Stephanie Mathewson is a Registered Psychotherapist. She has past experience working at a community based mental health agency. She started her online private practice in February 2020. She is based in Toronto, however her clientele spans all of Ontario. Her primary focus is working with young adults who struggle with anxiety. She received her Master of Arts in Counselling Psychology from Yorkville University. She first became interested in mindfulness during her undergrad at University of Toronto and then discovered ACT later on from a therapist at a party. The idea of acceptance really resonated with her as she spent a lot of her teenage years trying to control her own thoughts and feelings. She found this only seemed to make her life smaller in the long run. She is committed to continue learning how to apply ACT more precisely, and understand its contextual behavioural roots. She is also very excited to be a part of the ACBS community!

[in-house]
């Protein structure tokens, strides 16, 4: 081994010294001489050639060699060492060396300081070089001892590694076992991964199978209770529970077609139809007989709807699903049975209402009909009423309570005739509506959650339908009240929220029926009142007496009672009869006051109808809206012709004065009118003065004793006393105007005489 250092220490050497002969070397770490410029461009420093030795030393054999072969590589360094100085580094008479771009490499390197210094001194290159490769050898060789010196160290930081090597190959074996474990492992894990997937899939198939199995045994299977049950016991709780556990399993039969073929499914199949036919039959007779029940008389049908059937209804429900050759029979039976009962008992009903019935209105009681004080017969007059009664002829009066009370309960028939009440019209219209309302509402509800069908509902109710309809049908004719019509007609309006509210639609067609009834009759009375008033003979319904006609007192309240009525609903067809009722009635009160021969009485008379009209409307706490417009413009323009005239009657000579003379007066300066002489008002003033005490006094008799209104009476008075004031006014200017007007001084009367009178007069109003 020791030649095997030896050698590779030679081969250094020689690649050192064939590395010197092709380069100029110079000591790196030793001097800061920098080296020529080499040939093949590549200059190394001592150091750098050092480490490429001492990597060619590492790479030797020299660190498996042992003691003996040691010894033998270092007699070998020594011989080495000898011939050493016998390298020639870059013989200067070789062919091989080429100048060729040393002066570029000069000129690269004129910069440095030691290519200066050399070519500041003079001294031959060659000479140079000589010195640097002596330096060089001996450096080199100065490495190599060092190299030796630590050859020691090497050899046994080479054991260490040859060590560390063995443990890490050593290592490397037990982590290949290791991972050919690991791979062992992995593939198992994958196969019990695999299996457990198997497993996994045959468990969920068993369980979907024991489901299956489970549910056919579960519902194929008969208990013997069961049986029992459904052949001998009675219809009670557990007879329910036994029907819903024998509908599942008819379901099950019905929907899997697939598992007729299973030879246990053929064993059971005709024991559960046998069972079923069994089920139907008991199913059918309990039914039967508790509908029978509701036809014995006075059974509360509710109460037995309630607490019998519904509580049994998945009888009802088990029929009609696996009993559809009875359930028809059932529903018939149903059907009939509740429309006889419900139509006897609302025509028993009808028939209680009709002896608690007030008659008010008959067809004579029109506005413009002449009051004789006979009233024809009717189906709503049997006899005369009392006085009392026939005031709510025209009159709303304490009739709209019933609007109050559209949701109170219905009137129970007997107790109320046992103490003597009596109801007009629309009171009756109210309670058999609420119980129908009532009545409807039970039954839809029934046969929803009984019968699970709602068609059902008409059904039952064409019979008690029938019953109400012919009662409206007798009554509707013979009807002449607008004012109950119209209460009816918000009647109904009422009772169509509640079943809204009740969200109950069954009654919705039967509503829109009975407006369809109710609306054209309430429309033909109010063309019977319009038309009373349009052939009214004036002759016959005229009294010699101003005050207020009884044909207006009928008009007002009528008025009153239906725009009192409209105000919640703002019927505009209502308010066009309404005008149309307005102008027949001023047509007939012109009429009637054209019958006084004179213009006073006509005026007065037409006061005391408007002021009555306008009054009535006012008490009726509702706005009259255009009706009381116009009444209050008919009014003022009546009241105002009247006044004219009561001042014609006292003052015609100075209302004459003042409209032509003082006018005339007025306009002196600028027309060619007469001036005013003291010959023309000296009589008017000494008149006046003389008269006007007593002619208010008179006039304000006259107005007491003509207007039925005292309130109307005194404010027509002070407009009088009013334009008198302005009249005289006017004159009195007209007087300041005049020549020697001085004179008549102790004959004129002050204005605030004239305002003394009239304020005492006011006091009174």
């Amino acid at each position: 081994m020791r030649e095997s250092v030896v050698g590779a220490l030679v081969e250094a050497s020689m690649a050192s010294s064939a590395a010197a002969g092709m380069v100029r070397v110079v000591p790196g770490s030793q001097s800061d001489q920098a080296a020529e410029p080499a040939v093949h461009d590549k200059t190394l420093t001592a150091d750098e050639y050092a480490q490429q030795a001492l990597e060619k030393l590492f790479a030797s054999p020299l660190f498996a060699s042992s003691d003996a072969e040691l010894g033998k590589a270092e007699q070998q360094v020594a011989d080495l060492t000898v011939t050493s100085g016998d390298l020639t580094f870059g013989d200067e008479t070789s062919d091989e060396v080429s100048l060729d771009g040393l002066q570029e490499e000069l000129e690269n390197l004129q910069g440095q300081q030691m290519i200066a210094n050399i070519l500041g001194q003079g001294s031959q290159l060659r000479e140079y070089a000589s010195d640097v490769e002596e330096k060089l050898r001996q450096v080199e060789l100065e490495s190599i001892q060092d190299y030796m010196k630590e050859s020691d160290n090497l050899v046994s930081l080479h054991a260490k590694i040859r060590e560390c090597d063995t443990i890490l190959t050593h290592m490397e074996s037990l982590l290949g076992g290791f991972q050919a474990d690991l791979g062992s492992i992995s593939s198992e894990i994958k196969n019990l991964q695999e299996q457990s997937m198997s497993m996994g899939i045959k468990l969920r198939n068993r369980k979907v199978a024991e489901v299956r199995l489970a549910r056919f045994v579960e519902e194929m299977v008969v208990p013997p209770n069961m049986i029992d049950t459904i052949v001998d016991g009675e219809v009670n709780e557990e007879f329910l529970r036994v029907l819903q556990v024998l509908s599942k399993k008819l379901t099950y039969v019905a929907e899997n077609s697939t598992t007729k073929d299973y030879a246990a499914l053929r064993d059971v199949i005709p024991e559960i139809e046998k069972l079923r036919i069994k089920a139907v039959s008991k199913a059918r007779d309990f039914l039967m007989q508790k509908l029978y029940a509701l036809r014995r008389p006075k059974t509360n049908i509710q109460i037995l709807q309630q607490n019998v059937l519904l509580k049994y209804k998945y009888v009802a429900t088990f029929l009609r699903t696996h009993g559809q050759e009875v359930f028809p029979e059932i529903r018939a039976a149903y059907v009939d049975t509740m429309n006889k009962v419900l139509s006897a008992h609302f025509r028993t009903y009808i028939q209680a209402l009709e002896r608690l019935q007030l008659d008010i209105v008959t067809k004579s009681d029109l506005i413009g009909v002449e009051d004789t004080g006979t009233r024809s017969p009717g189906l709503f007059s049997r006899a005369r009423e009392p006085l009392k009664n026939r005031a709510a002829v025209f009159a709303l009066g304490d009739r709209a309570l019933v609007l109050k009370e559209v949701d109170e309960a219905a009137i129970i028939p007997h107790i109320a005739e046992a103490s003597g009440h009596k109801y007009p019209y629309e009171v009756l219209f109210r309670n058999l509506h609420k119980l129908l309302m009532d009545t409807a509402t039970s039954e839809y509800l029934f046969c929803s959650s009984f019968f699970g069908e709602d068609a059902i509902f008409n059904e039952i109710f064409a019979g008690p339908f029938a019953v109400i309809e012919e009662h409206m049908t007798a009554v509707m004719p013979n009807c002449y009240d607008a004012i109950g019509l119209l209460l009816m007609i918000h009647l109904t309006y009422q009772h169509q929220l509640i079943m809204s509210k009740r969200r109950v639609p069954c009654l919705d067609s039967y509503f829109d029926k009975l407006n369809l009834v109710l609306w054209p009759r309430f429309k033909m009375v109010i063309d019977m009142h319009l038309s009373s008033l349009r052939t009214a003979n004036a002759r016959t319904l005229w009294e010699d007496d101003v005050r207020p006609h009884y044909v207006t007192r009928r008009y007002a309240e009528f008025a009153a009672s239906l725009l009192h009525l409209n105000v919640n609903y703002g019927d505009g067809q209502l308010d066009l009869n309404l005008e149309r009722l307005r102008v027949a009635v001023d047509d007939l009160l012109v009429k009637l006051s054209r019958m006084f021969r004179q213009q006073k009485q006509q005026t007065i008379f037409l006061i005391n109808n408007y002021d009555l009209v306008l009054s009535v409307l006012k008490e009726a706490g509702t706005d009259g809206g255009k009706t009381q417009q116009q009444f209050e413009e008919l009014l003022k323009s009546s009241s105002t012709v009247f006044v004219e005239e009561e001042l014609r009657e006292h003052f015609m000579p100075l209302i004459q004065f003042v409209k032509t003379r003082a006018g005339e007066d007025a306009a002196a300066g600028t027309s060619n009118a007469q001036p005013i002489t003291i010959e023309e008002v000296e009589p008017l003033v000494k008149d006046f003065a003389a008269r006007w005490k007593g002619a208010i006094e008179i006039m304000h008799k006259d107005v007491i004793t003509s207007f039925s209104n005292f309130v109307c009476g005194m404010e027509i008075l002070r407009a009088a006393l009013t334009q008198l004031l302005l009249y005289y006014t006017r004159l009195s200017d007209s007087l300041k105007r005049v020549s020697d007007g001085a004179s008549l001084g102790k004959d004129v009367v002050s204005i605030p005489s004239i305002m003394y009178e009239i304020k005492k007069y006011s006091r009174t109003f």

Dr. Maisha Syeda is a licensed clinical, school, and counselling psychologist In Ontario. Dr. Syeda is a Clinician-Scientist in the Centre for School Mental Health at Western University and leads the research on newcomer mental health and resilience. She is also an Adjunct Assistant Professor at Western University and provides direct services and clinical supervision at the Mary J. Wright Child and Youth Development Clinic. Dr. Syeda’s research is on developing, implementing, and evaluating culturally-responsive multitiered interventions with newcomer children, youth, and families. Additionally, she researches how to develop and implement effective clinical training and supervision protocols to support mental health trainees in integrating anti-racist and anti-oppressive principles, conceptualization, and techniques in their work. In addition to her Western appointment, she is a psychologist and supervisor at Toronto Psychology Centre. In her role as a Member at Large for the Ontario board of the Association for Contextual Behavioural Science, she develops and delivers knowledge mobilization focusing on equity and anti-racism in mental health care.